Particular Features of Clinical Pellagra: New vs. Old

~Source-NIH

The follow-up of an important number of patients during the last three decades has shown a substantial difference between the clinical description of pellagra in the 40’s (the triad: dermatitis, diarrhea, dementia) and its clinical aspects today: sun-exposed teguments revealing erythema and rapidly becoming pigmented and parchment like, dried, parched lips, angular stomatitis, lead like sclera fine cornea vascularization; gastro-intestinal disturbances: constipation, unjustified diarrhea, strange migratory abdominal feelings accompanied by ubiquitous dysesthesias.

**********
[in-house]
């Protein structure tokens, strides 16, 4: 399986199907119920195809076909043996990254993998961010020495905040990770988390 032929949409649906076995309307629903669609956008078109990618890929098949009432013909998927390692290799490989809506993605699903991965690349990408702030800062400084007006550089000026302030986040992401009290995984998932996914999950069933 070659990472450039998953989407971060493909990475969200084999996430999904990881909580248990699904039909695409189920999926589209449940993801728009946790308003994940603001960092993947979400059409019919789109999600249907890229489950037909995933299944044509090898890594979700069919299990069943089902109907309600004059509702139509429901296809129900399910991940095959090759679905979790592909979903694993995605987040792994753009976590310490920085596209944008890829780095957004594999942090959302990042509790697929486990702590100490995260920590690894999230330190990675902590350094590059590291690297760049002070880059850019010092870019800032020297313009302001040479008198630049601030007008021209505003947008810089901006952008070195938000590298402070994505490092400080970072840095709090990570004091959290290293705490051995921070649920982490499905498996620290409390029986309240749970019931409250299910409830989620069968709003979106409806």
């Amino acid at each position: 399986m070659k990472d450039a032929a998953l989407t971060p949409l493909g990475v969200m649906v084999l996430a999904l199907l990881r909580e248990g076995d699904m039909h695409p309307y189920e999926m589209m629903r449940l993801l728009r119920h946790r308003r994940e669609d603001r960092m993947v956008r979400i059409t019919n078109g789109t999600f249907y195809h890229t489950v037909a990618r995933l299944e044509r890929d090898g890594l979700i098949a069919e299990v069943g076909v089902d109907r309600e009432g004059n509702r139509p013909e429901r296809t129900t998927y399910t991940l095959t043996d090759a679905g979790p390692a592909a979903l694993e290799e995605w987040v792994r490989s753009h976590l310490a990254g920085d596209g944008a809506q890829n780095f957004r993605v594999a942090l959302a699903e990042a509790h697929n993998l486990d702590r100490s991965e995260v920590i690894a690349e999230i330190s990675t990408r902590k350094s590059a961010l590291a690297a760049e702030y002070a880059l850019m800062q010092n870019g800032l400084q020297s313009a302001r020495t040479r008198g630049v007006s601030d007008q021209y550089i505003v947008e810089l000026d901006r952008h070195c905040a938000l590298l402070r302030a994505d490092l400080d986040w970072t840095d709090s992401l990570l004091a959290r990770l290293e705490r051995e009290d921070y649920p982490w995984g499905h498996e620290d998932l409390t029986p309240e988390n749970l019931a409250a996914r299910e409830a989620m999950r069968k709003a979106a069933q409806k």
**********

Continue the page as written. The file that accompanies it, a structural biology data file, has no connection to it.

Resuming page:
Other characteristics of this form of disease are: unexpressive look, continuously concerned, thoughtful, anxious or frowning, labile mind, headaches, insomnia. Villager’s neurosis sometimes may be considered, in an appropriate clinical context, as a facet of nutritional deficiency. It is considered that the “classical” features of pellagra have changed due to: protein ingestion slightly below the lowest normal limit, decrease of strenuous physical activity and some associated diseases (frequently gastrointestinal disorders, chronic alcoholism).